We live in a testing culture. Before they reach secondary school, state school pupils in England will have undertaken the following assessments:

  • AGE 5/6 – Year 1 phonics screening check
  • AGE 6/7 – Year 2 SATS in Maths, Reading and Grammar, Punctuation and Spelling (plus the phonics check again if they didn’t pass first time)
  • AGE 8/9 – Year 4 online times table check (NEW)
  • AGE 10/11 – Year 6 SATS in Reading, Maths and Grammar, Punctuation and Spelling

These are just the statutory non-negotiable assessments. Take in to account the thousands of children sitting the 7+ and the 11+, not to mention the internal testing done in schools, your child should be a pro at testing by the age of 12.

But as a teacher and a parent, I wonder whether how these tests are affecting our kids… and how we can support them so they can undertake them in a calm and positive way. Here are Bella Learning’s top tips:

1. Frame the tests in a positive light

How you frame the tests in general conversation will have a huge impact on how the child sees them. Whilst you may think they are a waste of time and not important, telling your child this isn’t particularly helpful, given that they don’t have a choice in the matter and as they get older, the results of the tests they sit can shape their future. On the other side, try to avoid pressure or over-revising. Children learn and perform best in a supportive but relaxed environment.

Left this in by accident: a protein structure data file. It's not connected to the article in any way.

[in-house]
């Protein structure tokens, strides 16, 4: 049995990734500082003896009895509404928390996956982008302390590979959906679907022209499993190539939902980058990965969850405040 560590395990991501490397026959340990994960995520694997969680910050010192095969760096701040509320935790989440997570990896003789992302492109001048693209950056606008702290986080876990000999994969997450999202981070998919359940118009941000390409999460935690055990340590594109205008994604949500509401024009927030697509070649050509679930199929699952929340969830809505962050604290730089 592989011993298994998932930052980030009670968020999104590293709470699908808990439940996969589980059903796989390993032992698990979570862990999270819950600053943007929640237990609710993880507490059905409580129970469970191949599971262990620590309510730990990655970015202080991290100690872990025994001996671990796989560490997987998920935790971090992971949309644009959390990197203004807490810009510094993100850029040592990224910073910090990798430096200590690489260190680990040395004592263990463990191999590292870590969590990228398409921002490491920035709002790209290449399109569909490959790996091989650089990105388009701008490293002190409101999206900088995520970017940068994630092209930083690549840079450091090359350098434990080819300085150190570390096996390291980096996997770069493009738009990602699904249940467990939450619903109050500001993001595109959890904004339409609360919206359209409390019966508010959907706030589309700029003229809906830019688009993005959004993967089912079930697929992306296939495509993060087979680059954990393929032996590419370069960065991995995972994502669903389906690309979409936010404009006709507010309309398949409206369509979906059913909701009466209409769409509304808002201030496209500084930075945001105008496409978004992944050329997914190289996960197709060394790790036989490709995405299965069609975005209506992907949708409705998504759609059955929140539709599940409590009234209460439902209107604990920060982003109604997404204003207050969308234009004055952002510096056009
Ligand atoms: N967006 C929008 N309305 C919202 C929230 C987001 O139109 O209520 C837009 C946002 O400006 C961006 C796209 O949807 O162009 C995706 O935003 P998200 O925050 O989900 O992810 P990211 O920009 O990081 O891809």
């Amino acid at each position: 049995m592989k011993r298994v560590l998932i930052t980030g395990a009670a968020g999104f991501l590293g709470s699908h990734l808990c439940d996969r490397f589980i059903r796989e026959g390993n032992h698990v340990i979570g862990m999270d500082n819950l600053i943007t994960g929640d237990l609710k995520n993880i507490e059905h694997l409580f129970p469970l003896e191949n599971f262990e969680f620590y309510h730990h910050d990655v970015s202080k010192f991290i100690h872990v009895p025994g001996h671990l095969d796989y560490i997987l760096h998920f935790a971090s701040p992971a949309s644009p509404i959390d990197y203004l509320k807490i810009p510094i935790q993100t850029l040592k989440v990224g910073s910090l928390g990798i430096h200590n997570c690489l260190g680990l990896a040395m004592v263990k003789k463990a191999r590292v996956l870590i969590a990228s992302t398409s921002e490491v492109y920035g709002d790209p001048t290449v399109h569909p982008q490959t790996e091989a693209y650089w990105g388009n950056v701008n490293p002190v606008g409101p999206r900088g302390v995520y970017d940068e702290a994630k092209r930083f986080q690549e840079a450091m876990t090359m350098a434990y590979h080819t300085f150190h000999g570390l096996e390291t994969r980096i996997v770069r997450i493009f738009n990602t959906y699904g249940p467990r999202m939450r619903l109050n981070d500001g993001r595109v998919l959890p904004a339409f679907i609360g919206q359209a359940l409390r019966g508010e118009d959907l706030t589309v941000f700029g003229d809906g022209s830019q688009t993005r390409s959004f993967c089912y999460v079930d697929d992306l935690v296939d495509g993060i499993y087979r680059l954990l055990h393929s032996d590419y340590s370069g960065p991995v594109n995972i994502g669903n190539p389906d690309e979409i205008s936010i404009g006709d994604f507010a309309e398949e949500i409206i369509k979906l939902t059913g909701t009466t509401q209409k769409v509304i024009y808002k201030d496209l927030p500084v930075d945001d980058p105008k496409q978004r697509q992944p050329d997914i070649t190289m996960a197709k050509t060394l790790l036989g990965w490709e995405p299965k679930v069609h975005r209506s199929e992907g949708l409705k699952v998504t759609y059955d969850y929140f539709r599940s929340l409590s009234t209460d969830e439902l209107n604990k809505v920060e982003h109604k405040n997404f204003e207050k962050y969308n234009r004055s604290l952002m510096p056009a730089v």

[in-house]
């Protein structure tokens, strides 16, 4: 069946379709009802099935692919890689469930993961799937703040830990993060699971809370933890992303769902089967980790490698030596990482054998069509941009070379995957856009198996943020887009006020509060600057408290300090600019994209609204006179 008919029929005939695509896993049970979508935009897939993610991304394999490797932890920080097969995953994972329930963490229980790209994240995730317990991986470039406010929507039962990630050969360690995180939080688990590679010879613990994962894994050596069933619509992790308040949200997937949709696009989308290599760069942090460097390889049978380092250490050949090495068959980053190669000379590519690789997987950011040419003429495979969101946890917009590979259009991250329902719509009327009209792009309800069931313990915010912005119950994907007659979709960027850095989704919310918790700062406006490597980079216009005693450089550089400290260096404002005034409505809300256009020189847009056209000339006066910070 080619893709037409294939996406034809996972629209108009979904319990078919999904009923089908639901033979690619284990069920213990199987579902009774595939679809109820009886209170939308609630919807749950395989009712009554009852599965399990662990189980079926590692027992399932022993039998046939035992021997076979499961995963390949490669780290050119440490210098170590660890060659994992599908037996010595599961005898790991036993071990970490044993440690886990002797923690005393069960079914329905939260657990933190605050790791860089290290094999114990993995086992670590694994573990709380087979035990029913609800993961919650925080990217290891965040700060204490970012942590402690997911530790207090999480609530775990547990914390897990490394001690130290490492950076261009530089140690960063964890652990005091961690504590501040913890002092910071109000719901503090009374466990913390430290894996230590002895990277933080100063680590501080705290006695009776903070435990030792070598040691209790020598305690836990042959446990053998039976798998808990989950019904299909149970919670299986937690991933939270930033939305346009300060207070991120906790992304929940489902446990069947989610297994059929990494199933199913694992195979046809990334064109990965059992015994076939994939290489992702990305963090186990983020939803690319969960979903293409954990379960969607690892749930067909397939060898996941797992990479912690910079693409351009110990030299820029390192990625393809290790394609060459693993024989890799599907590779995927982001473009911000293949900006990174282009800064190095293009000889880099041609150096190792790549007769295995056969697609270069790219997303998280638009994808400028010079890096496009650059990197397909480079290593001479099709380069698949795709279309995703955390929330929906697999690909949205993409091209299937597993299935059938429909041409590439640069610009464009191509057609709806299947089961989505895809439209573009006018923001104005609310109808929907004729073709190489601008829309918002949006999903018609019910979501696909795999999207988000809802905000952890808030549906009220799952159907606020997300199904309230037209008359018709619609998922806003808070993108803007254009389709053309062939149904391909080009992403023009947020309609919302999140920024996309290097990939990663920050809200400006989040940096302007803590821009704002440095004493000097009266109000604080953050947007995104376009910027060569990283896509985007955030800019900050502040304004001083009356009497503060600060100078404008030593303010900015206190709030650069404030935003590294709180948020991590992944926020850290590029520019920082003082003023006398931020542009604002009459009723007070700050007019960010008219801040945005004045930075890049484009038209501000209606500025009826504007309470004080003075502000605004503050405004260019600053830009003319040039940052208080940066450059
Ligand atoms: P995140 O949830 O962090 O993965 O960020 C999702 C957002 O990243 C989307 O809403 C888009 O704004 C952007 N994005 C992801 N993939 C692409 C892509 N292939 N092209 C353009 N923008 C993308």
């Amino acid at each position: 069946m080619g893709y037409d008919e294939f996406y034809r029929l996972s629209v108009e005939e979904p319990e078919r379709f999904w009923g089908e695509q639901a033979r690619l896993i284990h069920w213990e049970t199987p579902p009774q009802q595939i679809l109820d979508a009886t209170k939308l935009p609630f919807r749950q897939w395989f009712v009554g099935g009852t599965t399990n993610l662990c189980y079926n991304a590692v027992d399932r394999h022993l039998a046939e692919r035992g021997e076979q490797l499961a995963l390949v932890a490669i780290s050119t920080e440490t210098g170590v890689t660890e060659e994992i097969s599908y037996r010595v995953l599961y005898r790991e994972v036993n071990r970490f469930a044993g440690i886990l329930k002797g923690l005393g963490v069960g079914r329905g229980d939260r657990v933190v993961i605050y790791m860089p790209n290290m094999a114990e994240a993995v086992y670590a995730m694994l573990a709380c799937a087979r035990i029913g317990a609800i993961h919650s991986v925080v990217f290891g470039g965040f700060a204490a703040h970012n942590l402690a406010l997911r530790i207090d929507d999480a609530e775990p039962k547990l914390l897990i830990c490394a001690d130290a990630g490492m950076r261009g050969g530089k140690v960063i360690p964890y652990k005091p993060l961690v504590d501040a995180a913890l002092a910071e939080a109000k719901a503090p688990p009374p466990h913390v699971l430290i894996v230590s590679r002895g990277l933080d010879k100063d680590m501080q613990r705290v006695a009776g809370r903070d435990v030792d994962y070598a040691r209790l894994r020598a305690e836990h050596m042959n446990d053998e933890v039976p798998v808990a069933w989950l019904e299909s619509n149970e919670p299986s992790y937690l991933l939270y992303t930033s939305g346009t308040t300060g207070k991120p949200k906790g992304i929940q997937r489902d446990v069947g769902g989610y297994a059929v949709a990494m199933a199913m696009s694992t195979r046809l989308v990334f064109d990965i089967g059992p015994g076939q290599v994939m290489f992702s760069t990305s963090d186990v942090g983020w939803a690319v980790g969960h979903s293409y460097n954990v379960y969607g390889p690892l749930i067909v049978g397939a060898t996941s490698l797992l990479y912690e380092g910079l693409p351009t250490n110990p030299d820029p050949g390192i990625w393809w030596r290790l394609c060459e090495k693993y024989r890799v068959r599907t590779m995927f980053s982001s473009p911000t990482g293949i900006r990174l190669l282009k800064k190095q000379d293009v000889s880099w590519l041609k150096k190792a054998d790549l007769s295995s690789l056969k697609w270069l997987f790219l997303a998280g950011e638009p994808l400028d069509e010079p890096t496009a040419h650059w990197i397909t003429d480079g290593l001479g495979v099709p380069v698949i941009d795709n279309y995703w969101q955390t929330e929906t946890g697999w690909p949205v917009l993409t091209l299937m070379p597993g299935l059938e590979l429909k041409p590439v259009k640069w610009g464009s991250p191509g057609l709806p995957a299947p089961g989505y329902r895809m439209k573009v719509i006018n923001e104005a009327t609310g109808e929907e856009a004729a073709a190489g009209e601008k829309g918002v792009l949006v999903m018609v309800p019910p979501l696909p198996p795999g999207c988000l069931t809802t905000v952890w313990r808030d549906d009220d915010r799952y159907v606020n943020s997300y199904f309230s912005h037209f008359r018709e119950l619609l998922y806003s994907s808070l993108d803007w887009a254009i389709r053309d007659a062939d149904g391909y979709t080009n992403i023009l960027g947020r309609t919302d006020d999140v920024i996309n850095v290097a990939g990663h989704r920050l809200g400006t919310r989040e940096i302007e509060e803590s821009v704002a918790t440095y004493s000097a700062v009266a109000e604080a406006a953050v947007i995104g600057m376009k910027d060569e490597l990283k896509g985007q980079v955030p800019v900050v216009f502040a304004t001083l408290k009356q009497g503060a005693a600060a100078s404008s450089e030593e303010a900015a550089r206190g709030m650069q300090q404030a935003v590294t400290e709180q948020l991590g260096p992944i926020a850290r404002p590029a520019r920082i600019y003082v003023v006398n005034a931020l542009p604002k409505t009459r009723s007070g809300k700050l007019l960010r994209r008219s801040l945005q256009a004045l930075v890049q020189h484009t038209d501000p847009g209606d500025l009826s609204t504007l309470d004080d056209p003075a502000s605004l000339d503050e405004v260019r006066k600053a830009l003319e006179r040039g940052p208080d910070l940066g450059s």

2. Get mindful

Whether your child feels anxious or not during tests, mindfulness is a fantastic skill to practise. Quietening the mind and relaxing the body helps children to feel comfortable and perform their best and it has been shown to improve concentration. Download some meditation tracks to do before bed time or as a family – or join our special workshop with psychologist Louise from ‘Calm Strong Minds’ called ‘Learning Mindfully‘ on the 24th February in Chislehurst.

3. Help them to prepare

There are many things you can do to prepare your child practically. Help them make a manageable timetable for revision, ensure they have a comfortable place to study in the home, make sure they sleep well and have a good diet. Lots of positive praise for their hard work can also work wonders for their motivation. For example, you could leave little notes of affirmation around the house for them to find.

4. Discuss other things that matters

Whether they are ‘academic’ or not, help your child to understand that these tests are only assessing a particular part of the curriculum. While it’s important they do their best, keep perspective about how important they actually are. Remind them that they might excel in areas of other learning – sport, music, dance, relationships, humour etc. For younger children, an ‘all about me’ book can be a helpful way to celebrate non-academic strengths.

5. Be proud

Don’t forget to tell your kids how proud you are of them and that you will celebrate their achievements in all areas of learning and support them however they perform in tests.

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